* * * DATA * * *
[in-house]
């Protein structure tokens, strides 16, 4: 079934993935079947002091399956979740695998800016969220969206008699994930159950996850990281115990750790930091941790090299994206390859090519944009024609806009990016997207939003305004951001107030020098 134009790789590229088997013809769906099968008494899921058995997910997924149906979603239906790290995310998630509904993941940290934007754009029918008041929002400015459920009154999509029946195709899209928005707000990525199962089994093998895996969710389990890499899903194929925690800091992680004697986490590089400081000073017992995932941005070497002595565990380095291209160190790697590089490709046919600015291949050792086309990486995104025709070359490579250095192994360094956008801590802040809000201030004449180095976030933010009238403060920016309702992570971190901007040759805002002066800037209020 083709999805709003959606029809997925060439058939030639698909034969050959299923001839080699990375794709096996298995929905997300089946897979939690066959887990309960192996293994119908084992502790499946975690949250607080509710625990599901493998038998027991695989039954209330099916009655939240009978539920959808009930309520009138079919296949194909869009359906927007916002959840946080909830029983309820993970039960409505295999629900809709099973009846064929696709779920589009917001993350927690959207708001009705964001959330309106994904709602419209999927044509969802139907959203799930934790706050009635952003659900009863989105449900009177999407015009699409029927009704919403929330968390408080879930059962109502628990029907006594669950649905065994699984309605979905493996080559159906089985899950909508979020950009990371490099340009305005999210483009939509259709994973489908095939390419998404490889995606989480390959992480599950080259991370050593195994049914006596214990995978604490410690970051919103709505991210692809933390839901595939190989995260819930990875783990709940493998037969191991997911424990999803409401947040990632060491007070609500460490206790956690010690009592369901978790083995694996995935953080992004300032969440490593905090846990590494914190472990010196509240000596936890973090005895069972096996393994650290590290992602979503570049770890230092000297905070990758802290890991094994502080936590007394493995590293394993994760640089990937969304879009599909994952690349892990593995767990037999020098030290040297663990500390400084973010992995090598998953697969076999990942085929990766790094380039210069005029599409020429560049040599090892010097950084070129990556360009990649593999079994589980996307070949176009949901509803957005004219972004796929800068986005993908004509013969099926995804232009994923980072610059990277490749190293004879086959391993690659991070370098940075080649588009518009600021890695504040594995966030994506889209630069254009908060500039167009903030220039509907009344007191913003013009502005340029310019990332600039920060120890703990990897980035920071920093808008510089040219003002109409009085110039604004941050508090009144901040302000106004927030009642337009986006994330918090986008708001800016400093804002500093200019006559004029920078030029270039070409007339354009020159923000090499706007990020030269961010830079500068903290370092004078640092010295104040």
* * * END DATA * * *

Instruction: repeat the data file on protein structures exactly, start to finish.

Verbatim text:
[in-house]
């Protein structure tokens, strides 16, 4: 079934993935079947002091399956979740695998800016969220969206008699994930159950996850990281115990750790930091941790090299994206390859090519944009024609806009990016997207939003305004951001107030020098 134009790789590229088997013809769906099968008494899921058995997910997924149906979603239906790290995310998630509904993941940290934007754009029918008041929002400015459920009154999509029946195709899209928005707000990525199962089994093998895996969710389990890499899903194929925690800091992680004697986490590089400081000073017992995932941005070497002595565990380095291209160190790697590089490709046919600015291949050792086309990486995104025709070359490579250095192994360094956008801590802040809000201030004449180095976030933010009238403060920016309702992570971190901007040759805002002066800037209020 083709999805709003959606029809997925060439058939030639698909034969050959299923001839080699990375794709096996298995929905997300089946897979939690066959887990309960192996293994119908084992502790499946975690949250607080509710625990599901493998038998027991695989039954209330099916009655939240009978539920959808009930309520009138079919296949194909869009359906927007916002959840946080909830029983309820993970039960409505295999629900809709099973009846064929696709779920589009917001993350927690959207708001009705964001959330309106994904709602419209999927044509969802139907959203799930934790706050009635952003659900009863989105449900009177999407015009699409029927009704919403929330968390408080879930059962109502628990029907006594669950649905065994699984309605979905493996080559159906089985899950909508979020950009990371490099340009305005999210483009939509259709994973489908095939390419998404490889995606989480390959992480599950080259991370050593195994049914006596214990995978604490410690970051919103709505991210692809933390839901595939190989995260819930990875783990709940493998037969191991997911424990999803409401947040990632060491007070609500460490206790956690010690009592369901978790083995694996995935953080992004300032969440490593905090846990590494914190472990010196509240000596936890973090005895069972096996393994650290590290992602979503570049770890230092000297905070990758802290890991094994502080936590007394493995590293394993994760640089990937969304879009599909994952690349892990593995767990037999020098030290040297663990500390400084973010992995090598998953697969076999990942085929990766790094380039210069005029599409020429560049040599090892010097950084070129990556360009990649593999079994589980996307070949176009949901509803957005004219972004796929800068986005993908004509013969099926995804232009994923980072610059990277490749190293004879086959391993690659991070370098940075080649588009518009600021890695504040594995966030994506889209630069254009908060500039167009903030220039509907009344007191913003013009502005340029310019990332600039920060120890703990990897980035920071920093808008510089040219003002109409009085110039604004941050508090009144901040302000106004927030009642337009986006994330918090986008708001800016400093804002500093200019006559004029920078030029270039070409007339354009020159923000090499706007990020030269961010830079500068903290370092004078640092010295104040």